The Bank of England unexpectedly cut interest rates by half a percent on Wednesday in a shock move to bolster Britain's economy against disruption caused by the Covid-19 coronavirus outbreak.
Members of the BoE's Monetary Policy Committee voted to cut Bank Rate for the first time since August 2016, to 0.25 percent from 0.75 percent, the central bank said in a statement.
"Although the magnitude of the economic shock from Covid-19 is highly uncertain, activity is likely to weaken materially in the United Kingdom over the coming months," the BoE said.
The BoE maintained its target for government bond purchases to £435 billion ($NZ889b) and its corporate bond purchase target to £10b.
The BoE also introduced a new term funding scheme for small businesses. It will offer four-year funding over the next 12 months.
The central bank's Financial Policy Committee also lowered the counter-cyclical capital buffer for banks to zero from 1 percent.
The reduction took borrowing costs back down to the lowest level in history.
The Bank said it would also free up billions of pounds of extra lending power to help banks support firms.
It comes as the chancellor is expected to announce further measures to support growth and jobs in the Budget later.
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The emergency rate cut came as a sixth person died from the virus in the UK, which has a total of 382 cases.
The latest person to die was a man in his early 80s who had underlying health conditions.
Meanwhile, Manchester City's Premier League match against Arsenal on Wednesday has been postponed as "a precautionary measure" because of the outbreak.
A number of Arsenal players are in self-isolation after coming into contact with Olympiakos owner Evangelos Marinakis, who tested positive for the virus.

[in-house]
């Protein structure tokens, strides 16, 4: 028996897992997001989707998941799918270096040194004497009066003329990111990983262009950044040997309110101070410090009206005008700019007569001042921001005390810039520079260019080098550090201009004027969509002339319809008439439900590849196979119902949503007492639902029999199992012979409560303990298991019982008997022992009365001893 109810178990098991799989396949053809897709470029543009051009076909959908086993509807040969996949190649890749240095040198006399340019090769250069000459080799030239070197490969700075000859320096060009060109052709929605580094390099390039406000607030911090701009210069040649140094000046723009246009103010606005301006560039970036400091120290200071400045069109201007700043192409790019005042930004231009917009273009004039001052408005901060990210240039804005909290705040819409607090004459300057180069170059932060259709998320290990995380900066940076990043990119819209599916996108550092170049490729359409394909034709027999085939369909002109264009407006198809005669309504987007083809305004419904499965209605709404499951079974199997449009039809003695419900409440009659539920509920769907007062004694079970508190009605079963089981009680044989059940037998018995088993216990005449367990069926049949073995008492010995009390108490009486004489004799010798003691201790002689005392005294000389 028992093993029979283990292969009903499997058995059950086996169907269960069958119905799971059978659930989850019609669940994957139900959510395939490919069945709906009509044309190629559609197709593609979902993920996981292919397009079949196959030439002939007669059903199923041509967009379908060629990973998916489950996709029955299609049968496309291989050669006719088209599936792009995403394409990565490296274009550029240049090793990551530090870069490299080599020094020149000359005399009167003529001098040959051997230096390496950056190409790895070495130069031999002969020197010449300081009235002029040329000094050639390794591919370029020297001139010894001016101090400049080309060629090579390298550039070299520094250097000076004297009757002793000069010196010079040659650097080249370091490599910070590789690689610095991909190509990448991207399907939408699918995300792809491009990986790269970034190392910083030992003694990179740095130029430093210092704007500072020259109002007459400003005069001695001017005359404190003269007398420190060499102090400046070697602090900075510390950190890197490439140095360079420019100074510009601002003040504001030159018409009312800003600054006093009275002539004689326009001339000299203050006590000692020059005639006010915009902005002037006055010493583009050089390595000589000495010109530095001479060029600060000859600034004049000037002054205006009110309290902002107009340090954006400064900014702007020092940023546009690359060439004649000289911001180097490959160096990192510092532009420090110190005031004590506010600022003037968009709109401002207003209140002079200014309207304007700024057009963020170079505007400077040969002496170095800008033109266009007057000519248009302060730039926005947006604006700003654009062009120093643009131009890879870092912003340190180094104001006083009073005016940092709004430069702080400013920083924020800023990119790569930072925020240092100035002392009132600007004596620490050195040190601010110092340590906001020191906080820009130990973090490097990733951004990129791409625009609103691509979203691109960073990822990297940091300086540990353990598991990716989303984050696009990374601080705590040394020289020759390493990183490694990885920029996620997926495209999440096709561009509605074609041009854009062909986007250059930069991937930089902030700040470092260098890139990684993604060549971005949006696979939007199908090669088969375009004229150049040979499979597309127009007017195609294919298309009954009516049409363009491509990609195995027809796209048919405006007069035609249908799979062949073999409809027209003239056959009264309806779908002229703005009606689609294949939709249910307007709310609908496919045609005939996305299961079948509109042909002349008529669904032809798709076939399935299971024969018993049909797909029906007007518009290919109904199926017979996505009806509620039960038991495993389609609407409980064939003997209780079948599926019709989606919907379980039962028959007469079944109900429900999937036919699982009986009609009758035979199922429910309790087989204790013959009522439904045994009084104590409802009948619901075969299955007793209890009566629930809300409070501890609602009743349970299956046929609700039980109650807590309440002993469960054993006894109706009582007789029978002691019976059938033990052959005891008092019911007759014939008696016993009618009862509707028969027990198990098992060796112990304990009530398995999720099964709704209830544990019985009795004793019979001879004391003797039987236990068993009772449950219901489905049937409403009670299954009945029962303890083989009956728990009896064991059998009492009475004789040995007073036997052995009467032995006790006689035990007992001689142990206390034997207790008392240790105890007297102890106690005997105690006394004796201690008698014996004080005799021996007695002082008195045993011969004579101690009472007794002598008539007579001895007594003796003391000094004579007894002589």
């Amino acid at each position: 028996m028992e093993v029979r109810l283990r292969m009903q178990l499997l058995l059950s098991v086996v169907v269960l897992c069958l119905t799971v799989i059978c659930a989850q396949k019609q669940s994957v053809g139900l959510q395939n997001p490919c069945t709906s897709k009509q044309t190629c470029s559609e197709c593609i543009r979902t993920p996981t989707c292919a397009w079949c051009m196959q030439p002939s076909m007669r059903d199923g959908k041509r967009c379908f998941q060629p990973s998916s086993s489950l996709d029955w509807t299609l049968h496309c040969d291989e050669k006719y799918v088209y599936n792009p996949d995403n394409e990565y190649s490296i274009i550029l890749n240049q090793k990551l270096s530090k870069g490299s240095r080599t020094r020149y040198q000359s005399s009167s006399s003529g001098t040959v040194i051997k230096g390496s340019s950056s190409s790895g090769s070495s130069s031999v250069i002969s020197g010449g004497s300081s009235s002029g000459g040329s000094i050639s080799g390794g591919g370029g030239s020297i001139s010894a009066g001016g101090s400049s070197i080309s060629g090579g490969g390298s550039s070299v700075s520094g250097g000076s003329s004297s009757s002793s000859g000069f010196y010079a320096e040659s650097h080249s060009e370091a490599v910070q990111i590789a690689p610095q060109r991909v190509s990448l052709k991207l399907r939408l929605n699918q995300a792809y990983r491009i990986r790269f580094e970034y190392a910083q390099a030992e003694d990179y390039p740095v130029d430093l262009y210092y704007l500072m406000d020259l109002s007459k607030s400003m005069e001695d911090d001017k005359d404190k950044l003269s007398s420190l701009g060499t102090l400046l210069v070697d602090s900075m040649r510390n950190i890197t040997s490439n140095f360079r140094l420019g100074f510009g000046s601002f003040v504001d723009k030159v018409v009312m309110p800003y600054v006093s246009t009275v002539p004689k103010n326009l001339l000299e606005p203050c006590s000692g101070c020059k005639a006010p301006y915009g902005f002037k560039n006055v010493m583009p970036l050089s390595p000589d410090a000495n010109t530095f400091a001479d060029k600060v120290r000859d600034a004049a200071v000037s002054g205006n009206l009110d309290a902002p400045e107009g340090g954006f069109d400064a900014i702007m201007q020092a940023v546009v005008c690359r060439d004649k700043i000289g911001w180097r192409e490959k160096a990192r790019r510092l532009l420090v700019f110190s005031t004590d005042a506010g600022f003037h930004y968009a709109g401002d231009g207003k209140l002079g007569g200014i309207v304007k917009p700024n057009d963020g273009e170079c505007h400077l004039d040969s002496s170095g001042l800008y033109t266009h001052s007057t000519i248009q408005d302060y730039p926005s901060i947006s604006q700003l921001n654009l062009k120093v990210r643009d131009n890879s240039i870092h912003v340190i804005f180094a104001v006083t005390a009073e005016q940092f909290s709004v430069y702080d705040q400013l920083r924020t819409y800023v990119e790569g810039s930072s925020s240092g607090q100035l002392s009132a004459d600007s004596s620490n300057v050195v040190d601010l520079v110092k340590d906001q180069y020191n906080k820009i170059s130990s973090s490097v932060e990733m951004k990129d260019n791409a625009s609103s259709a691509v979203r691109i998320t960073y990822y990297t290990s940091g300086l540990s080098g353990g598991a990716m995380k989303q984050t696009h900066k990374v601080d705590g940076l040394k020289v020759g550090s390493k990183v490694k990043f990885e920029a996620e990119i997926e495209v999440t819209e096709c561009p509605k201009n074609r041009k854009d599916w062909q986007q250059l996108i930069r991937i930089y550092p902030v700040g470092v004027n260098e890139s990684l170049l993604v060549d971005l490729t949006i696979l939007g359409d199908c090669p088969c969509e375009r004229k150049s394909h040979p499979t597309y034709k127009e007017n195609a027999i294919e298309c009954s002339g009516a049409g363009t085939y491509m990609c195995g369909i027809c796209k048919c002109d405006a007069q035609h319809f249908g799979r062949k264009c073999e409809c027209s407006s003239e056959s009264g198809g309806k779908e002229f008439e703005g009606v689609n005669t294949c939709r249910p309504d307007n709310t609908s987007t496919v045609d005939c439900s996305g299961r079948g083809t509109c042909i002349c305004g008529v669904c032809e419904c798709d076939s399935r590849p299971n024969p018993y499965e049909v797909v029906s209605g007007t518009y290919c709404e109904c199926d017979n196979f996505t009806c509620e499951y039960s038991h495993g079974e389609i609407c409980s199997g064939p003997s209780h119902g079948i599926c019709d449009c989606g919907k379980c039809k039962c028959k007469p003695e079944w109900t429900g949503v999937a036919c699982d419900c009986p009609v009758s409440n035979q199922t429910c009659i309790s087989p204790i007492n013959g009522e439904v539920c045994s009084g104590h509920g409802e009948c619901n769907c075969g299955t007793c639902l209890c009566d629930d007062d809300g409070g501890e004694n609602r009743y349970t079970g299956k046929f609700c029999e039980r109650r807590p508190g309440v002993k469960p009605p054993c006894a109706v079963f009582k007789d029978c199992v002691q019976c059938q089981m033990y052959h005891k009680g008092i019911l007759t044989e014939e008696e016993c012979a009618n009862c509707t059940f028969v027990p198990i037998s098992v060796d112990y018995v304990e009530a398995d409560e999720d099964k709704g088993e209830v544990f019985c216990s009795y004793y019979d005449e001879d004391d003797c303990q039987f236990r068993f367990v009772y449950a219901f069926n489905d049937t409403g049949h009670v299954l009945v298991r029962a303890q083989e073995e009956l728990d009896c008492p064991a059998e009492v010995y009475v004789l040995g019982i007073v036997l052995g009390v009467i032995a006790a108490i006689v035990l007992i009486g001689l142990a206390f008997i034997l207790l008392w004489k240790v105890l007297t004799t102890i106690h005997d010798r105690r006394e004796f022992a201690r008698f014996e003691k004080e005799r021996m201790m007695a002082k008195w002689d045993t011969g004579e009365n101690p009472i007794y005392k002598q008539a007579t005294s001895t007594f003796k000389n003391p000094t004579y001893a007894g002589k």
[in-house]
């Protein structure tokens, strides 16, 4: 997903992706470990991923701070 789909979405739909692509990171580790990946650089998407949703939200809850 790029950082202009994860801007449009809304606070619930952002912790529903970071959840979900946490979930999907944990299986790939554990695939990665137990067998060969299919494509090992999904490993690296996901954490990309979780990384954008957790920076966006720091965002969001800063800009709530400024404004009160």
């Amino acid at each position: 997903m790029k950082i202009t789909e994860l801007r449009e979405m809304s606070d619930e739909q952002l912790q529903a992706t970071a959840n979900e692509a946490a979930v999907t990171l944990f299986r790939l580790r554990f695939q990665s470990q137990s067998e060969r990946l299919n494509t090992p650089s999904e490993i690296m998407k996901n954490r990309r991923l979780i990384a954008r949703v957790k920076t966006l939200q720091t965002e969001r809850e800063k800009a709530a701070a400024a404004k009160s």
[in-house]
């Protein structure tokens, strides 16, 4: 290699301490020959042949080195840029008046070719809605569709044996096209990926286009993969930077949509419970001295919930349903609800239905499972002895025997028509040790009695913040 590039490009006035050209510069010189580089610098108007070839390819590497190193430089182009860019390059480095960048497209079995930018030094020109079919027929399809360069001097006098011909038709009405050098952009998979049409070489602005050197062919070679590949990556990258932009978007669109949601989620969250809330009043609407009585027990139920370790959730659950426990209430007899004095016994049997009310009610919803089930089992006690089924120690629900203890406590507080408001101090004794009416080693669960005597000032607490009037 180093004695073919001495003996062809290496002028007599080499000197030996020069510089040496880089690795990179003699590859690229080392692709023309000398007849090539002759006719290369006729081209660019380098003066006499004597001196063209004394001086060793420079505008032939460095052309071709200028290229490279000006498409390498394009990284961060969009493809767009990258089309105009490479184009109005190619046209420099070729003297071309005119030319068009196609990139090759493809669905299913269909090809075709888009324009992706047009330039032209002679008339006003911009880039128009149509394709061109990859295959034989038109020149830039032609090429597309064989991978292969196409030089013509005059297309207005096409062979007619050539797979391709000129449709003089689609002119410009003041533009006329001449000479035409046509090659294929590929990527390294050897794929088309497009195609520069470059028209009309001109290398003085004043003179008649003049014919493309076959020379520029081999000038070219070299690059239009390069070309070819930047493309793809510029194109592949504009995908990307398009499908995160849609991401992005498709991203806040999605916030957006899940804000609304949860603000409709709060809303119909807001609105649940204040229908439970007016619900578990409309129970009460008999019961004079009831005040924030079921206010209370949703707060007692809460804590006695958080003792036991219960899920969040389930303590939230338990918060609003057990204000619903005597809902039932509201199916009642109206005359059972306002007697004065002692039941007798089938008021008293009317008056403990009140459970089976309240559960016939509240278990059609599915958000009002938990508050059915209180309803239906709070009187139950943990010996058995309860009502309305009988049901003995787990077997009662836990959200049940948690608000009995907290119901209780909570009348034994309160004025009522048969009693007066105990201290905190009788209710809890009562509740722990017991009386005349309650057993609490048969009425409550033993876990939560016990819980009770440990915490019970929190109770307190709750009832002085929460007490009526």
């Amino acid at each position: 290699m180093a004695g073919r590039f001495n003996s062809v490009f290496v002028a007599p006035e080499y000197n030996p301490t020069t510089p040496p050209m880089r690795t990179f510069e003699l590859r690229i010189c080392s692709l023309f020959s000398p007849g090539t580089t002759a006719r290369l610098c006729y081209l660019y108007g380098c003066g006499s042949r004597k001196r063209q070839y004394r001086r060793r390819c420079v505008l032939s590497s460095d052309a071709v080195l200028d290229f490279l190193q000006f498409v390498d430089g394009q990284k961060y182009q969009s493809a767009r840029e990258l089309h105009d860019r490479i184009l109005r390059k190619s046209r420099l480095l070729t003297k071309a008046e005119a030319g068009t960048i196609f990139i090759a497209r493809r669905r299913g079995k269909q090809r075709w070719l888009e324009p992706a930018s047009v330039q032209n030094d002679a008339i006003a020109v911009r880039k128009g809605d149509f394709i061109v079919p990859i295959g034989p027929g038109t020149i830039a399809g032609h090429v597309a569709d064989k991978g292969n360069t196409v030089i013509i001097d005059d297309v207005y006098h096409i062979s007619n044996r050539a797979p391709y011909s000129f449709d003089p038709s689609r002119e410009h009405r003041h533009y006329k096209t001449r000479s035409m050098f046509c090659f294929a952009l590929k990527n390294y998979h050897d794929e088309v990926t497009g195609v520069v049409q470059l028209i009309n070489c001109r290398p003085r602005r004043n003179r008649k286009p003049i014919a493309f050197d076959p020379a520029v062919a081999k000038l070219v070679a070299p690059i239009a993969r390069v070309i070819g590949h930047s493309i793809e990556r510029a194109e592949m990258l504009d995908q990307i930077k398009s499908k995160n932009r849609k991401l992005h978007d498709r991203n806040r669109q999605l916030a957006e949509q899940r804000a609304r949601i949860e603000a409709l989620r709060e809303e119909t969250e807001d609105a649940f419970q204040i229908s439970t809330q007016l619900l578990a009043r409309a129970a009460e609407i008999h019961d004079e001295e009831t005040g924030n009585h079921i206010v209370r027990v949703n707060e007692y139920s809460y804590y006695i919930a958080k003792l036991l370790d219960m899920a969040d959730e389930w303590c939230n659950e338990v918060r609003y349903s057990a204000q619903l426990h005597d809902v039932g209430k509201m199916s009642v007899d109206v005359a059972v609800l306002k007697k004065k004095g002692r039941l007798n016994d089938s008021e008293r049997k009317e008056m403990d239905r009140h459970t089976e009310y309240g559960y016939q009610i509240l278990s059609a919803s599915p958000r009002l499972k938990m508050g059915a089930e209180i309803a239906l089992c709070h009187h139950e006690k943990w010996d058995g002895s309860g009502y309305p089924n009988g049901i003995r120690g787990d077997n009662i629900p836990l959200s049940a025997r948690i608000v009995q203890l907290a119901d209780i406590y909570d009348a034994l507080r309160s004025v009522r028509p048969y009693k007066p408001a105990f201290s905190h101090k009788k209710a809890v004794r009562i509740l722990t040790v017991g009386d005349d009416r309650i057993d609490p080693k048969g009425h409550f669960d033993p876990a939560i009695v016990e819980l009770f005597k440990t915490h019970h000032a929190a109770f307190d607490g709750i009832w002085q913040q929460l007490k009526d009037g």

Chancellor Rishi Sunak has pledged to help the UK battle the impact of the coronavirus, saying the NHS will get "whatever resources it needs" during the crisis, while he is also expected to unveil measures to boost the self-employed and small businesses who are left out of pocket.
Meanwhile, NHS England said it was scaling up its capacity for testing people for the infection, with the number of cases set to rise.
Read more about the Covid-19 coronavirus:
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The unanimous vote to cut interest rates was part of a package of measures introduced by the Bank to support the economy.
Policymakers also announced a new scheme to support lending by commercial banks to businesses, with a focus on small and medium-sized firms.
Lower interest rates are good news for borrowers and bad news for savers because High Street banks use the Bank of England base rate as a reference point for many mortgages and savings accounts.
The Bank of England said the changes it was introducing would free up an additional £190bn for banks to lend.
In a statement, policymakers said the package of measures would "help UK businesses and households bridge across the economic disruption that is likely to be associated with Covid-19".
The Bank added: "These measures will help to keep firms in business and people in jobs and help prevent a temporary disruption from causing longer-lasting economic harm".
- BBC with Reuters